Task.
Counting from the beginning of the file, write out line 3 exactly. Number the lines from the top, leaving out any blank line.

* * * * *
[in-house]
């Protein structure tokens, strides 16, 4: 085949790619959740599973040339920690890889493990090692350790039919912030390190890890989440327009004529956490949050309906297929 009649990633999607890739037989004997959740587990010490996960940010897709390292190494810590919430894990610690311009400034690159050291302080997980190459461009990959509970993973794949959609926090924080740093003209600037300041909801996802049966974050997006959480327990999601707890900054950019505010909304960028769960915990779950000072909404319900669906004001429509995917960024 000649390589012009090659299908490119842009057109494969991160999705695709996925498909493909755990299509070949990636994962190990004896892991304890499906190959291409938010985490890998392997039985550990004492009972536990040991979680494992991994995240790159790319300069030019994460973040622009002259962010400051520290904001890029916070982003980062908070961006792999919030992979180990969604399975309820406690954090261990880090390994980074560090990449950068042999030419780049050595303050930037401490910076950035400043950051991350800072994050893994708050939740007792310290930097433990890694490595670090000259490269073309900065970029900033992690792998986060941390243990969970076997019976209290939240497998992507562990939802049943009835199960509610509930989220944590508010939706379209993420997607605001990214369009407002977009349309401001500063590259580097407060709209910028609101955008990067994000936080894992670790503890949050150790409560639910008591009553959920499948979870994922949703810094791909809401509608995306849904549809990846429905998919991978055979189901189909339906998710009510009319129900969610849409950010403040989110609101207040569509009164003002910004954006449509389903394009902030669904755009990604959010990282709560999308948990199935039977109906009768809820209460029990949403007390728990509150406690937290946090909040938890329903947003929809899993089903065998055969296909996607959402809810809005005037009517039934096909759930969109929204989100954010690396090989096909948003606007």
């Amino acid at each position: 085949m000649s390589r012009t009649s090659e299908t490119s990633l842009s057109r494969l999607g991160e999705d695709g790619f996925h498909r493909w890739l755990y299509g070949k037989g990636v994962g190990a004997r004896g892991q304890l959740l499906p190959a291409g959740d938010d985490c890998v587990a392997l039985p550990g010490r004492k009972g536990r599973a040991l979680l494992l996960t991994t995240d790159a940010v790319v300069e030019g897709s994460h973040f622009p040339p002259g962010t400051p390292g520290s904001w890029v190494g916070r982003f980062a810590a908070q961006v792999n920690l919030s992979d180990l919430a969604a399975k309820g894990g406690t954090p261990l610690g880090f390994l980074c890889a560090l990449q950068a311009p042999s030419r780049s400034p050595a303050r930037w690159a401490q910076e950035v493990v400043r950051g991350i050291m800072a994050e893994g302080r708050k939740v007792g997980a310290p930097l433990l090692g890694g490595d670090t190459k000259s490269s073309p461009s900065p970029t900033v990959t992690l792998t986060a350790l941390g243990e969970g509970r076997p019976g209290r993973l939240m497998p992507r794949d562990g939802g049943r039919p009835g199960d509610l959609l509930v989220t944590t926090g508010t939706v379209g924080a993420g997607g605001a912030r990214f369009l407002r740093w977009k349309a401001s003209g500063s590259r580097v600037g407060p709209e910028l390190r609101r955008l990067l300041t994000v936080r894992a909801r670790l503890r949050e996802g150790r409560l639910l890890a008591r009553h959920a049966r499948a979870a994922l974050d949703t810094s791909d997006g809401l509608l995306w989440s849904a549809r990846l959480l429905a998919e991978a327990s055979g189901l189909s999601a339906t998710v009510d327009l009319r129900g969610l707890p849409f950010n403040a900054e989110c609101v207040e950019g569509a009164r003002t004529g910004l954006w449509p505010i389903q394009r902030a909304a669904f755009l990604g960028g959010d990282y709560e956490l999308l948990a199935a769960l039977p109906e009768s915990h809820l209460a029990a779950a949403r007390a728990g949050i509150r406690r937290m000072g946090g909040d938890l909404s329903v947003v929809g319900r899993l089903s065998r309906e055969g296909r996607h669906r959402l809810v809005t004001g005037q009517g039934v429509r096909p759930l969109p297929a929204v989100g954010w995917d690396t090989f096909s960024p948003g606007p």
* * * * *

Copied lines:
């Amino acid at each position: 085949m000649s390589r012009t009649s090659e299908t490119s990633l842009s057109r494969l999607g991160e999705d695709g790619f996925h498909r493909w890739l755990y299509g070949k037989g990636v994962g190990a004997r004896g892991q304890l959740l499906p190959a291409g959740d938010d985490c890998v587990a392997l039985p550990g010490r004492k009972g536990r599973a040991l979680l494992l996960t991994t995240d790159a940010v790319v300069e030019g897709s994460h973040f622009p040339p002259g962010t400051p390292g520290s904001w890029v190494g916070r982003f980062a810590a908070q961006v792999n920690l919030s992979d180990l919430a969604a399975k309820g894990g406690t954090p261990l610690g880090f390994l980074c890889a560090l990449q950068a311009p042999s030419r780049s400034p050595a303050r930037w690159a401490q910076e950035v493990v400043r950051g991350i050291m800072a994050e893994g302080r708050k939740v007792g997980a310290p930097l433990l090692g890694g490595d670090t190459k000259s490269s073309p461009s900065p970029t900033v990959t992690l792998t986060a350790l941390g243990e969970g509970r076997p019976g209290r993973l939240m497998p992507r794949d562990g939802g049943r039919p009835g199960d509610l959609l509930v989220t944590t926090g508010t939706v379209g924080a993420g997607g605001a912030r990214f369009l407002r740093w977009k349309a401001s003209g500063s590259r580097v600037g407060p709209e910028l390190r609101r955008l990067l300041t994000v936080r894992a909801r670790l503890r949050e996802g150790r409560l639910l890890a008591r009553h959920a049966r499948a979870a994922l974050d949703t810094s791909d997006g809401l509608l995306w989440s849904a549809r990846l959480l429905a998919e991978a327990s055979g189901l189909s999601a339906t998710v009510d327009l009319r129900g969610l707890p849409f950010n403040a900054e989110c609101v207040e950019g569509a009164r003002t004529g910004l954006w449509p505010i389903q394009r902030a909304a669904f755009l990604g960028g959010d990282y709560e956490l999308l948990a199935a769960l039977p109906e009768s915990h809820l209460a029990a779950a949403r007390a728990g949050i509150r406690r937290m000072g946090g909040d938890l909404s329903v947003v929809g319900r899993l089903s065998r309906e055969g296909r996607h669906r959402l809810v809005t004001g005037q009517g039934v429509r096909p759930l969109p297929a929204v989100g954010w995917d690396t090989f096909s960024p948003g606007p």